Learning Series | Employee Engagement Trends for 2023

November 14, 2022

Andy VandenBerg:Ben, it's great to see you again. Uh, you can't see the snow behind you, but I noticed snowing in Bend, Oregon.

Ben Sampson: It's cold here. I was going to put my beanie on then realized we're recording today, so I need to have a good hair day.

Andy VandenBerg: So yes, your hair looks incredible.

Ben Sampson: It's the nicest thing I've heard all day.

Andy VandenBerg: Um, well it's fitting because it's the start of winter and as we were talking about before we jumped on here, we are in prime planning for 2023 right now. Not only for our own company and our goals, but we have been speaking with our clients pretty much nonstop about what 2023 has on them and so, and has in store for them. And so we wanted to get together and pull out maybe two to three of the most common threads we're seeing from the companies we work with.

Andy VandenBerg: Typically, just for our listeners, these are Fortune 2000 companies we would say and what they're predicting for 2023. So with that prompt end, what is the number one thing that's being talked about at companies?

Ben Sampson: I'll say, you know, usually we rewrite this in a annual report that kind of gives like state of the industry and what to look for in the next year. And I think we got together and went, you know, it's tough to read through a 20 page report. Let's make this short and concise and highlight the big things that, that we're noticing right now, um, as we come into 2023. And so I can touch on a few things and Andy, I definitely want your take on this as well c you're pretty embedded in a lot of this. Um, one of  you know, employee engagement continues to be a real challenge.

Ben Sampson: And that's, you know, for volunteer experiences, that's for just probably employee engagement experiences across the board. Um, and a big reason for that is the kind of experiences that employees are doing, um, having a negative experience and, and you know, not wanting to participate moving forward. So it's really hard to bring employees back up into really new and unique experiences that are engaging. Um, and so it's a big challenge for companies. Um, and so it's becoming an even more of a forethought, uh, for 2023 in regards to how we engage employees, how we message about volunteer experiences and engagement experiences way ahead of schedule, get them in people's calendars, get them excited about the events. I mean, we're seeing more, more companies think about, uh, these volunteer days, these engagement days, almost like concerts, right? There's these buildup, there's teaser, there's marketing, right? You have to get people really excited about these things c there's so much coming in at people these days.

Ben Sampson: And so you're seeing a ton of that and a lot of that good forethought. Um, I think, uh, excited for us. We're, we're working with more and more companies, uh, on an annual basis working with them, thinking about their entire year of volunteering and we're seeing a lot of success there. So a big trend and, and Andy and I have lots of videos and notes about how to do that successfully and what that looks like. But employee engagement, a big trend that we'll continue seeing next year. Um, you know, we talk a lot and, and you and I were talking about this today, we're seeing this transition from CSR to E. Um, it's happening faster than I think we realize it's happening. You know, I think you and I were talking the other day and we're like, you know, two years. I think everything will be

Ben Sampson: Um, I think it might even be a year. Um, like it is moving so quick. Um, so I think companies are really thinking about how they structure their CSR or their ESG teams. How do they enable social impact across their company? Does ESG or that kind of management structure make sense for a company that's my size? Maybe it's a private company, maybe it's a public company. Um, and so there's a lot of those discussions happening right now around the ESG format. Um, and I think the last point I'll bring up is specifically around the world of employee volunteering and engagement. Um, the numerous different formats that are existing or rising, uh, for volunteerism. You know, Andy and I talk a ton about hybrid formats, remote formats where we're shipping the homes, purely virtual formats, skills based. But you're seeing more and more in, you know, we talk a lot about self-guided formats where employees are, uh, our companies actually are reaching higher engagement rates by giving employees self-guided opportunities that they can do on their own time to volunteer.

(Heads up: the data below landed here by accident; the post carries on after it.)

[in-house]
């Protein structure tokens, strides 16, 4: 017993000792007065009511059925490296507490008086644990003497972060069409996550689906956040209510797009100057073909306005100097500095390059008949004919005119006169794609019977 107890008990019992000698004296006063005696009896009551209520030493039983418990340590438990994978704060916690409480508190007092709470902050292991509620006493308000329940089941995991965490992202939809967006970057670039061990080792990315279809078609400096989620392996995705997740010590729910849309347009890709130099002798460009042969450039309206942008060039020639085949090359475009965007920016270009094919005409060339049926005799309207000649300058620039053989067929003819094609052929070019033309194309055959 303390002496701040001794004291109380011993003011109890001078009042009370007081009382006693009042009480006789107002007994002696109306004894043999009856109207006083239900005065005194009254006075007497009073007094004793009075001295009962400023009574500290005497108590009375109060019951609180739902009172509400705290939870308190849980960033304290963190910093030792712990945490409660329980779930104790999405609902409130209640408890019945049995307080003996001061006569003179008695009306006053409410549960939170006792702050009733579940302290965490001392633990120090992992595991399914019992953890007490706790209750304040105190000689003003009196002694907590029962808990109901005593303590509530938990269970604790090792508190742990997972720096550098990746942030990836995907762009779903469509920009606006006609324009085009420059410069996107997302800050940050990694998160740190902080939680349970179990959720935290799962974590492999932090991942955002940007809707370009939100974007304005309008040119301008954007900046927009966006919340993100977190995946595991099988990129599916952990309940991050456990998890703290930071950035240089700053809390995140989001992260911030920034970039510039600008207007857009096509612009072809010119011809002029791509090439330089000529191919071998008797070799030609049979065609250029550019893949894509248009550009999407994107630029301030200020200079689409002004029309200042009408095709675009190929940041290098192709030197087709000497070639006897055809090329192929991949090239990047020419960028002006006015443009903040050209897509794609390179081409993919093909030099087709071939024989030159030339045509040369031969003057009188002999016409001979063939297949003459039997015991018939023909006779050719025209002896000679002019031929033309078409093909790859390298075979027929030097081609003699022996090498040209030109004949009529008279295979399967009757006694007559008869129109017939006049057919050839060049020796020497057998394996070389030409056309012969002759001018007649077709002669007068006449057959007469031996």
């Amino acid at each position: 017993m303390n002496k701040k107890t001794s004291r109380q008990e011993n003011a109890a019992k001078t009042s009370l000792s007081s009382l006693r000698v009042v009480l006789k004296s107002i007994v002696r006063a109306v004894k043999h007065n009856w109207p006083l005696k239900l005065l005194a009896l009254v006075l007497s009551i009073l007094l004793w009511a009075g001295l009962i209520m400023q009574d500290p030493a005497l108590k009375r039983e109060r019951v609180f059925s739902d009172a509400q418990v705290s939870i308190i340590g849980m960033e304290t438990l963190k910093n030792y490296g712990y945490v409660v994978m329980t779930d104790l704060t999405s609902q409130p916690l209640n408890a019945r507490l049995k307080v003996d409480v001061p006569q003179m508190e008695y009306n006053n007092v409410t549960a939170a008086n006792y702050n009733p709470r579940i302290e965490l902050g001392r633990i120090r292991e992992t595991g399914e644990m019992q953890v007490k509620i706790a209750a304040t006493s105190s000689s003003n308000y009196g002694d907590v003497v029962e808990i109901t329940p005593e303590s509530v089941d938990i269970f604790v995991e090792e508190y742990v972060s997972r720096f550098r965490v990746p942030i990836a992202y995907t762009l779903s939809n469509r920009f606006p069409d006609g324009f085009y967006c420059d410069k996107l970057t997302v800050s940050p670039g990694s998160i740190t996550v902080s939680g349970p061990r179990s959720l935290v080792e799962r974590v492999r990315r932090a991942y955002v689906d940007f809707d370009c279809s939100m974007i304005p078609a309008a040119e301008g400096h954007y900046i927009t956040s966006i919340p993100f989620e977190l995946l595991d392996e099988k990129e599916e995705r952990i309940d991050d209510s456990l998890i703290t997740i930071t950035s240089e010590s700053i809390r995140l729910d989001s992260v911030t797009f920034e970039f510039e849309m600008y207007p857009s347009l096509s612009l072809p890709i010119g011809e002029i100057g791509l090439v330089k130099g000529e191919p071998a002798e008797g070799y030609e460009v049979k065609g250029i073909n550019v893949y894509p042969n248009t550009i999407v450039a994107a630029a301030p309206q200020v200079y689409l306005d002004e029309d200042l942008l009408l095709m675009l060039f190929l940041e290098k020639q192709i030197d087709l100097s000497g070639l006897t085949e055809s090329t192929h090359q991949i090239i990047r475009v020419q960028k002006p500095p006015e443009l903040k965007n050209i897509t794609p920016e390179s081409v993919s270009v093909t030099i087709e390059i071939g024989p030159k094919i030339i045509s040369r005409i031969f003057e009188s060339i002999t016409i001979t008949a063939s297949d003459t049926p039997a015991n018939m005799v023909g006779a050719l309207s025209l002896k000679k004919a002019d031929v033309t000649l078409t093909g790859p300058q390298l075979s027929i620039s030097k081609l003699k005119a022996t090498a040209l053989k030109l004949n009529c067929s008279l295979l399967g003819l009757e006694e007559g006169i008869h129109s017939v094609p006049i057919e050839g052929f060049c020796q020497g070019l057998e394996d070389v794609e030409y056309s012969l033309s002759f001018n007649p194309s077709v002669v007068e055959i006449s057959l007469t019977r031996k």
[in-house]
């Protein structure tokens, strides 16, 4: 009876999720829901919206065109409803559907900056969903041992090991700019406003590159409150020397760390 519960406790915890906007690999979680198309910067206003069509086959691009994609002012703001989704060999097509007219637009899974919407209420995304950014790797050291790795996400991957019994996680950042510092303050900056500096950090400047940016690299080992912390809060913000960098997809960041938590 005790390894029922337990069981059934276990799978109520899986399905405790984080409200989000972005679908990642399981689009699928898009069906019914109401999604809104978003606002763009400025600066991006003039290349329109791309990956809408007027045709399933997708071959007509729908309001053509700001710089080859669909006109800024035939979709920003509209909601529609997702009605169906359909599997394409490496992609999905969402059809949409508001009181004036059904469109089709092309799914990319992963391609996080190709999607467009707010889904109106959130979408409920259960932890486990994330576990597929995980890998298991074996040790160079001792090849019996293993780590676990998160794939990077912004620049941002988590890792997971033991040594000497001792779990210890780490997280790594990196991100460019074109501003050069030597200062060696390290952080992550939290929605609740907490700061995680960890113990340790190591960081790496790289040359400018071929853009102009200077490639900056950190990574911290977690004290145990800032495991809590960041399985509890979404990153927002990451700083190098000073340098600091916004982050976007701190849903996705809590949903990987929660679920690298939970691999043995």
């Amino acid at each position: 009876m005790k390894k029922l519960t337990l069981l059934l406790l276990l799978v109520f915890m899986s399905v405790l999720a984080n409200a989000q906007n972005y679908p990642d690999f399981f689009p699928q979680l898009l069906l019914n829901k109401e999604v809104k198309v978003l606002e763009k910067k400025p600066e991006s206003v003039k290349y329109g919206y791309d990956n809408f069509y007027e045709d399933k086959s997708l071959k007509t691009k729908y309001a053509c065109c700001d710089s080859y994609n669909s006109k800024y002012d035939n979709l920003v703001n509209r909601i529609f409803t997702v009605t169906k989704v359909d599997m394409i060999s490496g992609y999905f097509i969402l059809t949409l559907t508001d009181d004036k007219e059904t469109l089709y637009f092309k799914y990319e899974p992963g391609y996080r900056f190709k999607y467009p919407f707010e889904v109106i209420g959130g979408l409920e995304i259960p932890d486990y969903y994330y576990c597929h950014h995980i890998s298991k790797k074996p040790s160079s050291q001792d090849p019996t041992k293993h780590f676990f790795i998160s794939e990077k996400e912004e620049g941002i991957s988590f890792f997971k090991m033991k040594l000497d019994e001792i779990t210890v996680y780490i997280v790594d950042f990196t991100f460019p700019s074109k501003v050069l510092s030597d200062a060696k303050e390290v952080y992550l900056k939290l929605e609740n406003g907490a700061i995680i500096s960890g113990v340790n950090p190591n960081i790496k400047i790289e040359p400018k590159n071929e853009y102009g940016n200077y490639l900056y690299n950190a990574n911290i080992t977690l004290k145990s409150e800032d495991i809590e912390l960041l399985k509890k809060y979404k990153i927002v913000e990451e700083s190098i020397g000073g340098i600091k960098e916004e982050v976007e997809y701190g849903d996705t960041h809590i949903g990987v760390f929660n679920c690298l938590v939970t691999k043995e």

Ben Sampson: We're seeing new technology that enables engagement and stuff like augmented reality, virtual reality, and really immersing people in these experiences to drive more impact. Um, and so I think you'll continue seeing more and more formats in 2023 for volunteering in just a wide array of ways that you can get your employee base engaged and maximize impact, which is great for companies, right? Cause we have this challenge of getting employees engaged. How do we increase impact and maximize amount of impact we can make per dollar? This is all helping, uh, folks get there. So, um, I'll start, stop rambling for a second, Andy, but three kind of big areas that we're talking a lot about and spending a lot of time on.

Andy Vandenberg: Yeah, no, it's, it's all very valid. I think just to double click on a few things, I think, you know, coming out of covid, I think a lot of, you know, the CSR teams and ESG teams we're hoping, oh, things are just gonna go back to normal and we'll be able to rely on all the old tools and old ways that we engage our employees and made donations.

Andy VandenBerg: And I think over the last six to nine months people have realized like, we are not returning to that world and it's a whole new world that we need to figure out new best practices. And I think this is, you know, increasingly challenging on the employee engagement side. Um, you have the consequences of employees working from home. They're more, you know, they can be more productive and they don't have a huge interest in wasting time when they could be spending time with their families. And so they view it as a time waste. You know, it's not gonna be a good, a good pull for them. So we really need to make these incredible experiences that they want to opt into and they understand the impact. And I think that really touches on your marketing piecesand communicating what, what you're doing around employee engagement and why it's important.

Andy VandenBerg: And so to me, I think that's the biggest trend that we're seeing. And I think that the impact of that is this just takes more time. If you had everyone in the office, they had to be there nine to five and everyone was in their local offices, you could plan a volunteer event two weeks in advance, put up a poster, walk around and say, Hey, this Friday come over at three to four, we blocked the entire company's calendar easy. But now you have, you know, workforces all over, different teams on different schedules. Um, you need to start marketing this very far in advance. And I think that's caused stress and, you know, made it really challenging for companies to meet their goals. And so the more that people realize that they're now trying to plan months and months in advance and forecast appropriately and engage employees nine months before, six months before.